Real Estate

Predictions For The Final Quarter

EA Builder

Kevin is the Founder of Marker Real Estate, an innovative firm with a transparent, inclusive, client-focused strategy.

In early July 2021, Fannie Mae confirmed something that most real estate professionals already knew: Buyers and sellers are currently on a very different page. Over half of buyers (64%) think it is now a bad time to buy. By contrast, an even higher percentage of sellers (77%) think it is a great time to sell. But are the nation’s sellers and buyers right — is it really a bad time to buy and a great time to sell? And if they are right, what is likely to happen to the real estate market in the final quarter of 2021?

Bad Time To Buy, Good Time To Sell? It’s Not So Simple

On the buyer side, there are many reasons to be wary about buying at this time. In addition to the cost (some economists have suggested that home prices are currently inflated by15% to 20%), inventory is low and competition is fierce. Still, these factors shouldn’t necessarily hold buyers back. It may still be a great time to enter the market for anyone who was already planning to buy and financially ready to do so. 

On the seller side, there is no question that the past year has offered many opportunities. Given the shortage of inventory in most regions of the country and the high demand for homes, many rural and suburban homeowners continue to realize phenomenal returns on their properties. In some small towns, prices have soared up to 25%.

Three key factors are fueling the current low inventory and high demand for homes, especially in rural and suburban areas. First, even before the pandemic, many millennial families were already leaving cramped quarters in urban areas for suburban and rural locales. Secondly, remote work, which seems here to stay, is expanding where people can live. Finally, buyers who may have once preferred to invest in a new home are increasingly looking at resale options as supply-chain problems continue to hamper the ability of developers to complete projects.

Given the potential to turn a huge profit on one’s home, owners certainly have many reasons to sell at this time, but there’s a catch. Unless you’re moving to a market that isn’t currently suffering from shortages or you’re planning to downsize (e.g., to sell a large suburban home to move into an urban condo), finding a new home may prove difficult and costly. So, is it a good time to sell? Yes, but likely only if you’re committed to radically changing your own living situation. Selling your current home with the hopes of landing a great deal on a similar or larger home in the same community may backfire.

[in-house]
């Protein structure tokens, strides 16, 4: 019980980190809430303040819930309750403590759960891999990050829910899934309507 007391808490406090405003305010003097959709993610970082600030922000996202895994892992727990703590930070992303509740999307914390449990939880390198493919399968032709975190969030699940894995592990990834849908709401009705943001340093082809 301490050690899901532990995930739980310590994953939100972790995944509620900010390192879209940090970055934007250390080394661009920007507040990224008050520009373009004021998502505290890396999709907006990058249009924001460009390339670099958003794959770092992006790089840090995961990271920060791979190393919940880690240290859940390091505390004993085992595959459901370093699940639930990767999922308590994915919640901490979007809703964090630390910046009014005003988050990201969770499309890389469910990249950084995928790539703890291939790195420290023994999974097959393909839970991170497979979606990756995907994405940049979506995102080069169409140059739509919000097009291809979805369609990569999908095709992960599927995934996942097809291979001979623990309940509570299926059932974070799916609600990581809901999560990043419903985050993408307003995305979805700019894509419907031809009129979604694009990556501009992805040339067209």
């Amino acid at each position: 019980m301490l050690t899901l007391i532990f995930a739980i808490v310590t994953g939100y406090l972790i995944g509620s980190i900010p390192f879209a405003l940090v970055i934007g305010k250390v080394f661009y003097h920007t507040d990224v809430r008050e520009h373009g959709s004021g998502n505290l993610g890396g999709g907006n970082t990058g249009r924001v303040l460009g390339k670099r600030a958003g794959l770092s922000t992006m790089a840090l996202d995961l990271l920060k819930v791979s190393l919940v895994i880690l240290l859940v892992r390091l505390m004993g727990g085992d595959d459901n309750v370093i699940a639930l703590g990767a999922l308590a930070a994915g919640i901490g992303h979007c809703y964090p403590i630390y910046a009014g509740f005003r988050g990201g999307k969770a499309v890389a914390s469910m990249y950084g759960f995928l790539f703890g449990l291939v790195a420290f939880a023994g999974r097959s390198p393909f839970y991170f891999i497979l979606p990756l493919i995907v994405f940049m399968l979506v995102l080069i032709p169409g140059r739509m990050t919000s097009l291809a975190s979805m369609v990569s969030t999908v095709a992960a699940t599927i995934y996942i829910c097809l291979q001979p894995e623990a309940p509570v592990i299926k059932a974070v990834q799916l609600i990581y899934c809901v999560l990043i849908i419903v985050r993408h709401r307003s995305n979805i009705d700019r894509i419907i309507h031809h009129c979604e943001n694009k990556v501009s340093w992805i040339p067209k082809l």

Predictions For The Final Quarter 

With so many sellers under the impression that this is a great time to sell, it seems likely that more sellers will come out of the woodwork over the coming months. After all, why not see how much you can get for your home in today’s hot market, even if you weren’t planning to sell? If more sellers do come forward, this should result in an overdue market correction, eventually bringing home prices closer in line with current home values. 

But what if the buyers don’t return? There is a small chance that even as inventory increases, buyers will remain wary. In this case, we could see an overcorrection of the market. However, given the current demand for homes and the ongoing supply-chain challenges facing developers, an overcorrection seems unlikely. 

All things considered, my prediction for the final few months of 2021 is that that market will remain hot but adjust to become slightly more buyer-friendly, creating great opportunities for sellers and buyers alike as we look ahead to 2022.

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